The belt shouldn't be a concern. 8mm pitch belts are easily sourced through multiple online belt distributors. Moulton used the same system on their belt drive TSR-2. I modified mine many times swapping out hubs,cogs, rings, and different belt lengths. I also ran 8mm pitch on my MU Uno/Duo .. it's a very reliable system. The Citizen Rome uses a 'snubber' at the rear to help with belt skipping under power.

Seems like a cool little bike, but didn't see any reference to 'gear inches' in the tech specs.. That might be a concern.
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Old 10-08-18, 06:51 PM
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Originally Posted by minbikemaxfun View Post
I didn't end up buying this bike, but I did some research into it.

Two considerations:

1) It's a single speed, so is your commute very flat or very short? What if the gearing is low? Are you okay with not having a high top speed?

2) The belt drive is NOT Gates CDX. That's why it's cheaper than other bikes with belt drive. If someday the belt needs to be replaced, you'll have to buy the replacement through Citizen.

I am intrigued by their muffin airless tire option. I've tried bikes with muffin tires and they're not bad. It'd be nice to not have to worry about pumping or flats.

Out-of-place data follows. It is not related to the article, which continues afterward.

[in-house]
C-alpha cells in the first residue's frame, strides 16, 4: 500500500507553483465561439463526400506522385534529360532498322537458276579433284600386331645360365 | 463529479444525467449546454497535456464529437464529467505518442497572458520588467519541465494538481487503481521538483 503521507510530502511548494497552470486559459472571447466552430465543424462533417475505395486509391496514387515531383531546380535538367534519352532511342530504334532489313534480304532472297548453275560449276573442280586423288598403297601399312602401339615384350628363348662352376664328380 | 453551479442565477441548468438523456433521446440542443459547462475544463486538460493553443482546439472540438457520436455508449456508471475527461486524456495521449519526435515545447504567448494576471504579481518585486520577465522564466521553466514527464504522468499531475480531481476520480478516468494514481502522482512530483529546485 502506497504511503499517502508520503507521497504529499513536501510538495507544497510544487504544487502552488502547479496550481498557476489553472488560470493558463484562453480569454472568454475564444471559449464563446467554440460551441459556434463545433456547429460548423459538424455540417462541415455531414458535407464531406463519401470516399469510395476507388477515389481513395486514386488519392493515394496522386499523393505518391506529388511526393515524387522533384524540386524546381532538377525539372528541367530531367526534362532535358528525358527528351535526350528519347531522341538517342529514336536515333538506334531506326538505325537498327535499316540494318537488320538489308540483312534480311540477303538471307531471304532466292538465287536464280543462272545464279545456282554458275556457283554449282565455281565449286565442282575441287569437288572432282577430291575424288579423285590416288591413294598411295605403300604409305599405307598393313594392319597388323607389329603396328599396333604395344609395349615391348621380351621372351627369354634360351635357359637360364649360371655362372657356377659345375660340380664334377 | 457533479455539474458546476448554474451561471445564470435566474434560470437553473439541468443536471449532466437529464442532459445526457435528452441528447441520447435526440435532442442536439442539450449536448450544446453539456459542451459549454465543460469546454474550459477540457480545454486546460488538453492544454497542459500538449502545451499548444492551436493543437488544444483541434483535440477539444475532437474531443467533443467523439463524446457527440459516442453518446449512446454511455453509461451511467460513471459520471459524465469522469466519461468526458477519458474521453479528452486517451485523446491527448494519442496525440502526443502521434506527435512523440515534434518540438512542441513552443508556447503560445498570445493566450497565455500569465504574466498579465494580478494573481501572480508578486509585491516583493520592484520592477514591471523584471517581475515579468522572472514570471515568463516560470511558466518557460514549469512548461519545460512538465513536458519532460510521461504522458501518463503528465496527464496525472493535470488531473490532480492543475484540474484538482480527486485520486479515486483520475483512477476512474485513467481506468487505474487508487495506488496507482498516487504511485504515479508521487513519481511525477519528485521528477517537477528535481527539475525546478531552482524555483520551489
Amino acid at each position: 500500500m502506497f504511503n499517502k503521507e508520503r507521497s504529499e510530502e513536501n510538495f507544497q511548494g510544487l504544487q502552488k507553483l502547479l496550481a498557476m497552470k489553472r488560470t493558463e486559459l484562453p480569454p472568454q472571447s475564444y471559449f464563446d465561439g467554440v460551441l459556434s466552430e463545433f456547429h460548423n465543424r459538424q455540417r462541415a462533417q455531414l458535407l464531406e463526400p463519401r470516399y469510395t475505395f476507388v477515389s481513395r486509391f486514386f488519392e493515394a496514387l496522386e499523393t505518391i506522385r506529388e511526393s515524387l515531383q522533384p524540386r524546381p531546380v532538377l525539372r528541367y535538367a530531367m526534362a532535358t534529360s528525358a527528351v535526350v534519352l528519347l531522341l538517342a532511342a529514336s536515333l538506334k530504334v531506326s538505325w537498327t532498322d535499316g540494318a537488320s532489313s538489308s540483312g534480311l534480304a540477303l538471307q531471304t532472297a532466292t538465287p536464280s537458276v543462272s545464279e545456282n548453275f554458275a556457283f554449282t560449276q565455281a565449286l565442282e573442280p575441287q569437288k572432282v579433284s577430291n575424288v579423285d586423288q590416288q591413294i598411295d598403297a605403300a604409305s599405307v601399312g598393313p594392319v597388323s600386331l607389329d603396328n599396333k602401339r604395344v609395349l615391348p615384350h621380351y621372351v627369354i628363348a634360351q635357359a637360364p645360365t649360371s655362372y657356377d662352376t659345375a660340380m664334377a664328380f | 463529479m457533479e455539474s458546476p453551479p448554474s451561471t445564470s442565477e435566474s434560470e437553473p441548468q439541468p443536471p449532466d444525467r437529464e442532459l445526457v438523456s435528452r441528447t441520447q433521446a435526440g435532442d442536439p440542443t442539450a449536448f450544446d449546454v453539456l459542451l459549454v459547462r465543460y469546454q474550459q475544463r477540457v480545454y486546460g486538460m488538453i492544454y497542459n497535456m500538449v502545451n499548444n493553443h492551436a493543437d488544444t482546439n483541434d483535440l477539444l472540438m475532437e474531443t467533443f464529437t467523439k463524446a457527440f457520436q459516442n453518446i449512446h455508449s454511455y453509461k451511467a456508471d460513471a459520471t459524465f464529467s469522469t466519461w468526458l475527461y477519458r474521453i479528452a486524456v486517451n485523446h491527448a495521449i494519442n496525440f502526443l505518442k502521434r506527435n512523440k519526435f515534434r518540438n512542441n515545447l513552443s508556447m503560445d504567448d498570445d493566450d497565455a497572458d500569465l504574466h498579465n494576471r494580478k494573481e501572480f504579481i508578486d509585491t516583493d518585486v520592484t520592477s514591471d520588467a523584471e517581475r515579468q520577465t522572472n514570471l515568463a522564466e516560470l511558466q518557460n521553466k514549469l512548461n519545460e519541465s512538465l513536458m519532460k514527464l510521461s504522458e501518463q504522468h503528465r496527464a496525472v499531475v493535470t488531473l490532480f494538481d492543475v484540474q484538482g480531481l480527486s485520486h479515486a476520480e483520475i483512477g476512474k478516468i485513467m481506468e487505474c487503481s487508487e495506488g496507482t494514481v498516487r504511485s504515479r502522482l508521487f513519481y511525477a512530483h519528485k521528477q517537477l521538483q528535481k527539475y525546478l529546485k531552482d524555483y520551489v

Here is an email I got from them regarding the belt manufacturer.
1. Single speed is fine for me, not intending to use it for any serious hardcore riding, just for trawling around town (Anaheim now). My previous bike was a Tern Verge Duo so I'm used to single speed.

2. I didn't know that it wasn't a Gates drive, but I don't really mind what it is, as long as it works and is reliable.

3. The Muffin Tops are interesting, but I'm also a bit confused about them. I've read about airless tires before but those were made of solid rubber or foam. I thought these would be solid rubber as well but the site says "Airless: Filled with a natural, stable gas, integrated with macromolecular materials, Muffin® Tires will never need air and will never go flat." So it's airless but it's filled with other types of gasses? Which means it's not solid rubber? And it also says "Muffin® technology allows us to create a tire and wheel combination that weighs almost half the weight of traditional solid tires.", if it's really that light then I guess it really ISN'T solid rubber?
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Old 10-08-18, 08:55 PM
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Tern Verge Duo is likely a nicer bike than the Citizen Rome. The Duo has 2 speeds with automatic shifting.

If you're confident that you can pedal harder or faster when needed, then maybe a 1 speed is fine. I was definitely intrigued with the Rome but ended up getting something with more gears.

Maybe the muffin tire is like a hard memory foam and the little air cells/pockets are filled with some inert gas like nitrogen? I assume if it gets punctured, nothing would really happen, since the gas would leak out and get replaced by regular air.

Anyways, email them! They were good at answering my questions.

Last edited by minbikemaxfun; 10-08-18 at 11:10 PM.
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Old 10-09-18, 07:25 PM